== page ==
Date of Degree

2013

Document Type

Dissertation

Degree Name

Ph.D.

Program

Biology

Advisor

Robert DeSalle

Committee Members

Amy Berkov

Mike Hickerson

Andrea Sequeira

Paul Goldstein

Tracy Leskey

Subject Categories

Biology

Abstract

The plum curculio (Conotrachelus nenuphar Herbst) (Coleoptera: Curculionidae) is an economically and ecologically important pest in North America but is understudied despite having a long history in the scientific literature. Its chemical ecology, life history habits, and distribution are all well characterized. However, there is a dearth of knowledge concerning the population structure and evolutionary history of the species. This study aims to use methods from evolutionary biology to better understand an agricultural pest species and provide tools to aid in its management.

Existing taxonomic classifications of North American Conotrachelus species have been tested for the first time. Using a combined multigene approach, we have inferred a species phylogeny. Established species groups are well supported as monophyletic. However, the species groups identified in taxonomic keys are generally not recovered as monophyletic. Broadly sampling across the geographic distribution, we have sample over 1,000 individuals for mitochondrial DNA variation. We characterized population substructure of plum curculio populations from the full breadth of its range and reveal significant geographic and genetic structure. There is a significant north-south split that does not align with the current understanding of the plum curculio phenological strains. There are also highly structured populations corresponding to the Mississippi River and Apalachicola River basin, a pattern thought to be associated with southern refugia along the Gulf Coast. There are likely multiple refugia used over the Last Glacial Maximum. Regions of the world that are most at threat of plum curculio beetle invasion, given the organism's habitat preferences, are identified across all continents and in every region where it is listed as a quarantine species. Molecular tools for diagnosing and managing the plum curculio, locally and internationally, are developed and provided for all life stages.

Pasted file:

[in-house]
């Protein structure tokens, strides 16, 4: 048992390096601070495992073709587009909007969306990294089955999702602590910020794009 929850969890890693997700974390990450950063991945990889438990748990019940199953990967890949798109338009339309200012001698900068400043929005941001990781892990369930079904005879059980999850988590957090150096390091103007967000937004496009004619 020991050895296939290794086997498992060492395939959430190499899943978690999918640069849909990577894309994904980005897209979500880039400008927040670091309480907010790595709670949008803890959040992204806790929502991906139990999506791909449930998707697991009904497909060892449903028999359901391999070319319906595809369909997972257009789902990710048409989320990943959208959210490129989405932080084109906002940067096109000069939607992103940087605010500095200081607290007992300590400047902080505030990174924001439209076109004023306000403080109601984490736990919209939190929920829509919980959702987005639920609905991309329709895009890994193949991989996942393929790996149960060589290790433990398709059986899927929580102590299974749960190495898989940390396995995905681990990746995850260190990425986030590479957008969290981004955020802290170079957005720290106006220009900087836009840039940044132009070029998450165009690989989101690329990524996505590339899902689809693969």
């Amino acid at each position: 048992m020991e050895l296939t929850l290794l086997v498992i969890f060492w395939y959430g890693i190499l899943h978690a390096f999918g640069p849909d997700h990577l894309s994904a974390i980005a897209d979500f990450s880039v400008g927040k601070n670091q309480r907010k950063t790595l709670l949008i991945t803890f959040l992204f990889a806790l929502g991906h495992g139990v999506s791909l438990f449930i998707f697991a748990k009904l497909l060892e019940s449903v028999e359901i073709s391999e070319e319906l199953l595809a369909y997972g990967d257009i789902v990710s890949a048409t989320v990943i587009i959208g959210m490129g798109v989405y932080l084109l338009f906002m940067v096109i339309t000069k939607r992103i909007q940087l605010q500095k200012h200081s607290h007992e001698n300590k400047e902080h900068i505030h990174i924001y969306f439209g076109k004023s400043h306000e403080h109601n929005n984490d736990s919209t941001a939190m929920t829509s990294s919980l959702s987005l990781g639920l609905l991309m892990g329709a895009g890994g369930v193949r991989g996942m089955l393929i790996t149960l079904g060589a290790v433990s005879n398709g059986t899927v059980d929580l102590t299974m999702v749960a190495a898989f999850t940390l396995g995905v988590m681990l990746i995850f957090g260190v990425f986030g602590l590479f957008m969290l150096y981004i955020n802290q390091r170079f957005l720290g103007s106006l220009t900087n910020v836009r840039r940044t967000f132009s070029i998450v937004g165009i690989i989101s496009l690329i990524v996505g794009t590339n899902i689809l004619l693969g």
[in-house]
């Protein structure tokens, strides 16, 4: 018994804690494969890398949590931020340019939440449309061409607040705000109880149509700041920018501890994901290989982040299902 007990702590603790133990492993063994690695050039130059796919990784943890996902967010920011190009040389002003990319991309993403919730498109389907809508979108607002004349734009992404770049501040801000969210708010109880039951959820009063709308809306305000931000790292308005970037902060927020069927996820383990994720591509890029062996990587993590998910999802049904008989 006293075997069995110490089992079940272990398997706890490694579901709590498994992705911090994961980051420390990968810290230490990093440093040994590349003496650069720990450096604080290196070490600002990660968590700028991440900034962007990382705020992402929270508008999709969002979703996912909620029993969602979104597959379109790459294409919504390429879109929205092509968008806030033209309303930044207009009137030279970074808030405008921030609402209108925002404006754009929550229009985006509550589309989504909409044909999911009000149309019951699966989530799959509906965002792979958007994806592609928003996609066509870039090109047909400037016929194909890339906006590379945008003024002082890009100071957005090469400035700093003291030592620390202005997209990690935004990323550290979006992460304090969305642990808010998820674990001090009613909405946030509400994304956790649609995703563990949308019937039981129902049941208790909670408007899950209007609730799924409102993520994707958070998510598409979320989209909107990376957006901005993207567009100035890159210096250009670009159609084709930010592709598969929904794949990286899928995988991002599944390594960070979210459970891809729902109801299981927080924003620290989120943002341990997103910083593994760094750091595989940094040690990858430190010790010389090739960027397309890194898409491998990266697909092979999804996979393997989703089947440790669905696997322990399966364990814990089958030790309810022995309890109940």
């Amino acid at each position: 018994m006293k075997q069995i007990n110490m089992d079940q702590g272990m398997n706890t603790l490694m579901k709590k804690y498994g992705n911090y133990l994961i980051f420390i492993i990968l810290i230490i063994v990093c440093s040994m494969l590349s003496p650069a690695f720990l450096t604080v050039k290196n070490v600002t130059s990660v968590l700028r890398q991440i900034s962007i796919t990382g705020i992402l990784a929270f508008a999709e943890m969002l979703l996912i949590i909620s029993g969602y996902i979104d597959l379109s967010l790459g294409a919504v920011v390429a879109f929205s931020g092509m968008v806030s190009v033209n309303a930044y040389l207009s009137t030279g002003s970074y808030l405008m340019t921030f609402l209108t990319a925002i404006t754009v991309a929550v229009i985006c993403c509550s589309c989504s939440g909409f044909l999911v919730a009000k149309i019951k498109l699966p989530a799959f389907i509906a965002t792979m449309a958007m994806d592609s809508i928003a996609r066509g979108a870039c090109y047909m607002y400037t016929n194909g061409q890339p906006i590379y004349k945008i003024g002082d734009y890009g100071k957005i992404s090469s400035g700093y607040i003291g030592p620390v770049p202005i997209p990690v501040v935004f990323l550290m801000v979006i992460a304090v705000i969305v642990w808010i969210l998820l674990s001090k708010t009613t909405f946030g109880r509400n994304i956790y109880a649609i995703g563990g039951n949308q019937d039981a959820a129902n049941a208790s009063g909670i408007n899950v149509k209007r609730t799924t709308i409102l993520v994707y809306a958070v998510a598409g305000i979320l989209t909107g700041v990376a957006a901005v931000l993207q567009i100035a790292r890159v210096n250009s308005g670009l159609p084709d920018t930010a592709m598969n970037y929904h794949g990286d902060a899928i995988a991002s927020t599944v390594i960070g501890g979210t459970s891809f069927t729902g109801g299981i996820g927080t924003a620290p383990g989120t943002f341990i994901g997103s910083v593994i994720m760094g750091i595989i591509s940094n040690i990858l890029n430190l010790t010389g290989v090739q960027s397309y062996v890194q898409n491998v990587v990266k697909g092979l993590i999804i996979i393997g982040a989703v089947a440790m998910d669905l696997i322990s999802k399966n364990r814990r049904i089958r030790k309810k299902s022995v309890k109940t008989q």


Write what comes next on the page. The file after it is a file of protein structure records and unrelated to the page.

Comments

Digital reproduction from the UMI microform.

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Biology Commons

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